ATTORNEY-GENERAL: Look, not a huge amount. And the reason why is that when it's a juvenile offender, their identity is protected and I can't go too much into the reasons without sort of giving the game away as to who it might be, with respect to their identity. But let me say this; that my foremost concern is the protection of the Australian community as Attorney-General with these parole decisions on terrorist offences. And whether you're a juvenile or an adult, the level of danger that can accompany someone who's been radicalised, charged and convicted and been considered for parole is very, very high. And that's the case whether you are an adult or a juvenile. And there are five juvenile detainees charged with terrorist offences now and there were zero in 2015. So it is a huge problem and I can say safely that I received a range of information and advice and views from relevant participating agencies and all of them supported the decision to not allow parole in this instance. So my primary concern is the safety of the Australian community.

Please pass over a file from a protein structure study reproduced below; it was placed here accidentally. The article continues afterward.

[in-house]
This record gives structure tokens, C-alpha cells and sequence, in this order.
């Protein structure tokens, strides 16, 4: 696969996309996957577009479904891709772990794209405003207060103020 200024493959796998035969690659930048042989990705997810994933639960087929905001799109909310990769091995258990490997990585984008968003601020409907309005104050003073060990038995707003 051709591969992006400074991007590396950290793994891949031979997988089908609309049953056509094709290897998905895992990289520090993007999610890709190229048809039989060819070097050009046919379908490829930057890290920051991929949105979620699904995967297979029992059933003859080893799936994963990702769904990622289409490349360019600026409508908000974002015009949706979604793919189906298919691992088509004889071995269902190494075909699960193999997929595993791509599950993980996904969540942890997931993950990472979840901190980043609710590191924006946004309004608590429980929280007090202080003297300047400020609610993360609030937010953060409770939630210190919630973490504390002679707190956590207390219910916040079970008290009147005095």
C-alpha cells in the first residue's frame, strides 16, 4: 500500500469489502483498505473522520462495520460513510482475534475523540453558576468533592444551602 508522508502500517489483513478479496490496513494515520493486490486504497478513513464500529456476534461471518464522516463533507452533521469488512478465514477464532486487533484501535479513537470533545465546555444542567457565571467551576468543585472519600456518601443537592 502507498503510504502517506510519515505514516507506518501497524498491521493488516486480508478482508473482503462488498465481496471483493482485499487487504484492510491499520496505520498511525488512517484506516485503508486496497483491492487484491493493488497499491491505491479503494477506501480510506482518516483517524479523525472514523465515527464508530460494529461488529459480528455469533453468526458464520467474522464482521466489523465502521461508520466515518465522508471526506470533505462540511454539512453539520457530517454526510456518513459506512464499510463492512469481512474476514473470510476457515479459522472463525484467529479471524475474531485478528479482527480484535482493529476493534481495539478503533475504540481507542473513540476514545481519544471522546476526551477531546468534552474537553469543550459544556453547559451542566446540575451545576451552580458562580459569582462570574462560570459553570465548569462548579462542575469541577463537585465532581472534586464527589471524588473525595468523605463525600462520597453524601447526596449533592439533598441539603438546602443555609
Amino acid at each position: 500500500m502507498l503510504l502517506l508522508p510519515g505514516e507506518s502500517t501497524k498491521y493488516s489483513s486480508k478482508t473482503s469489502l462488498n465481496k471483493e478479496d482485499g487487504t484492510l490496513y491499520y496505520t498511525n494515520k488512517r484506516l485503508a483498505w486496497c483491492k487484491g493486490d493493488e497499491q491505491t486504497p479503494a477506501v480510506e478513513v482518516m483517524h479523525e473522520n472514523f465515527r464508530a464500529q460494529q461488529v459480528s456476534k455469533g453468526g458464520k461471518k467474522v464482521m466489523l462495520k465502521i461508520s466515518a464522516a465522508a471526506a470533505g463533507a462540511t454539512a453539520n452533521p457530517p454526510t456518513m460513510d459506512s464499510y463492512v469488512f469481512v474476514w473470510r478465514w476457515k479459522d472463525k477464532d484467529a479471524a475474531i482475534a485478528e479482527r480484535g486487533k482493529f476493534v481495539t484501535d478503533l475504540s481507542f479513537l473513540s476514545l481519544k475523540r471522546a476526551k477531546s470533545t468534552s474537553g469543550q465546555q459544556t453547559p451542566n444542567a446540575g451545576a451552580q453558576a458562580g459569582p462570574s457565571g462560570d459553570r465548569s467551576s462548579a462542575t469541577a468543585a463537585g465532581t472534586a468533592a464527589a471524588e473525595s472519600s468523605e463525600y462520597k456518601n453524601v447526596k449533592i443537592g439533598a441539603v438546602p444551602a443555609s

JANE MARWICK: Christian Porter, enjoy that bus trip on the Porter Transporter to Toodyay. And I hope you see some beautiful green rolling pastures on your way out there.

ATTORNEY-GENERAL: We're seeing it very slowly, Jane. Estimated time of journey is about three hours. So it's not the swiftest way to get out.

JANE MARWICK: It's not but it's the best. Thank you.

ATTORNEY-GENERAL: Absolutely, cheers. Bye.

JANE MARWICK: There he is. Christian Porter, the Attorney-General. Very, very happy about the response to the GST.